If you are unsure of the investments in your 401(k), consult an RIA (Registered Investment Advisor).



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Best Places to Retire: Portland, Maine

You will find articles about places to retire in many newspapers, magazines and books.  Here’s an idea from the Wall Street Journal: Portland, Maine.

It’s been years since I have been in Portland, but here are some of the highlights from the article.

Portland has turned into an attractive city with an ample offering of music, art, education, cuisine, health care and historical architecture. In 2006 the Tysons bought a condo in downtown Portland, where they now spend five months of the year, close to the art museum, symphony orchestra and restaurants.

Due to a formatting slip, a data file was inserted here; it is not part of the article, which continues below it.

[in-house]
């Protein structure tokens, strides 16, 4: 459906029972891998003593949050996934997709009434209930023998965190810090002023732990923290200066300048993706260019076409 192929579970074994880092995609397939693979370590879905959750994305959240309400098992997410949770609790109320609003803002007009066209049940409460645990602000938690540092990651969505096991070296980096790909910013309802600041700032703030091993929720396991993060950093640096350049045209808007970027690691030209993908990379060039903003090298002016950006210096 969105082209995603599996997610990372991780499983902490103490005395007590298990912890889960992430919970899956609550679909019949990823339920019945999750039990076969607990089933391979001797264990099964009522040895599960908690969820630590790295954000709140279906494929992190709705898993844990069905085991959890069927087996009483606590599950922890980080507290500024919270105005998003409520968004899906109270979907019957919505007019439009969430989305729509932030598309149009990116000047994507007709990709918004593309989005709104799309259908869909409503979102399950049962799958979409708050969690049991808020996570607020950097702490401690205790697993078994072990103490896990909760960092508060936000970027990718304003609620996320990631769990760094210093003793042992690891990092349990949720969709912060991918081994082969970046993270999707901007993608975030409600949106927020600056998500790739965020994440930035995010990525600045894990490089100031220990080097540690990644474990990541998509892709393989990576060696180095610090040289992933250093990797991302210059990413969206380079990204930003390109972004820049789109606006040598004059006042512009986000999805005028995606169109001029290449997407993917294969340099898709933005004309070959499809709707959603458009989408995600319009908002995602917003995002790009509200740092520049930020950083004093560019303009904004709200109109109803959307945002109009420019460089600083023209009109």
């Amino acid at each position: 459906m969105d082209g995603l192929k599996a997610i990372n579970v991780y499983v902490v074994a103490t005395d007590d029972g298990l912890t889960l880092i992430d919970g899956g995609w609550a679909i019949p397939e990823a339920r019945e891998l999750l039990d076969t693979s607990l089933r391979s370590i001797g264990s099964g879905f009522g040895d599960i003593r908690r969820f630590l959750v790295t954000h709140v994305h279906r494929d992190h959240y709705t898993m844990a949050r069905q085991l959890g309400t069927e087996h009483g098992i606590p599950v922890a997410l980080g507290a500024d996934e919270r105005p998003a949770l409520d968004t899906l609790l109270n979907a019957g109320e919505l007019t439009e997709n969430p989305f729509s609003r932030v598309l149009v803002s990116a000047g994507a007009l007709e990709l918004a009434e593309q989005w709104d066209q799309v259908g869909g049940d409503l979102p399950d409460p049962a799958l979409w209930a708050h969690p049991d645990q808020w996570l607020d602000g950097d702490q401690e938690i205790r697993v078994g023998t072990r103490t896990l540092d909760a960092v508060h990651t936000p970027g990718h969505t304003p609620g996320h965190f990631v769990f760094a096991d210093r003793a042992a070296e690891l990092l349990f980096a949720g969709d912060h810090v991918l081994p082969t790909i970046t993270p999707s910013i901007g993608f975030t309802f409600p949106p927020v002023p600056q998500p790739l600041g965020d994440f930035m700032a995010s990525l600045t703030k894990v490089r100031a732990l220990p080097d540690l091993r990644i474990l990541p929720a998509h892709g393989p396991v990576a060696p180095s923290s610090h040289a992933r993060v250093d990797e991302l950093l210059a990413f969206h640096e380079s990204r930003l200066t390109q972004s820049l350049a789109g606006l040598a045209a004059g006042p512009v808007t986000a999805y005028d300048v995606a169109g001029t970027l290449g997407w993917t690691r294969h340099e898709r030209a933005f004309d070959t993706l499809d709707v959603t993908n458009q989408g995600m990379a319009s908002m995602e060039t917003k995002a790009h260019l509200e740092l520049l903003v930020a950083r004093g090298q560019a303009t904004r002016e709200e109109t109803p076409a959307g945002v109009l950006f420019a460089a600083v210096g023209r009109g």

“We feel very fortunate to have landed where we did,” says Mr. Tyson, age 70, a semiretired landscape architect. The Tysons spend the other seven months in Naples, Fla.

Portland is attracting other retirees as well. The city juts into Casco Bay, with promenades on both ends of the peninsula. It has an active waterfront, stunning views of islands, quaint shops, many housing choices and a major hospital, the Maine Medical Center. Winters are cold and taxes steep, but there isn’t much traffic or crime.

The downside?  Cold and “social problems.”

“It’s not for everybody, because it is cold, and the biggest downside is the wind,” says Leslie Anderson, 63, who worked in software marketing before retiring to Portland from Somerville, Mass. “That wind whips, and in the winter it’s raw.”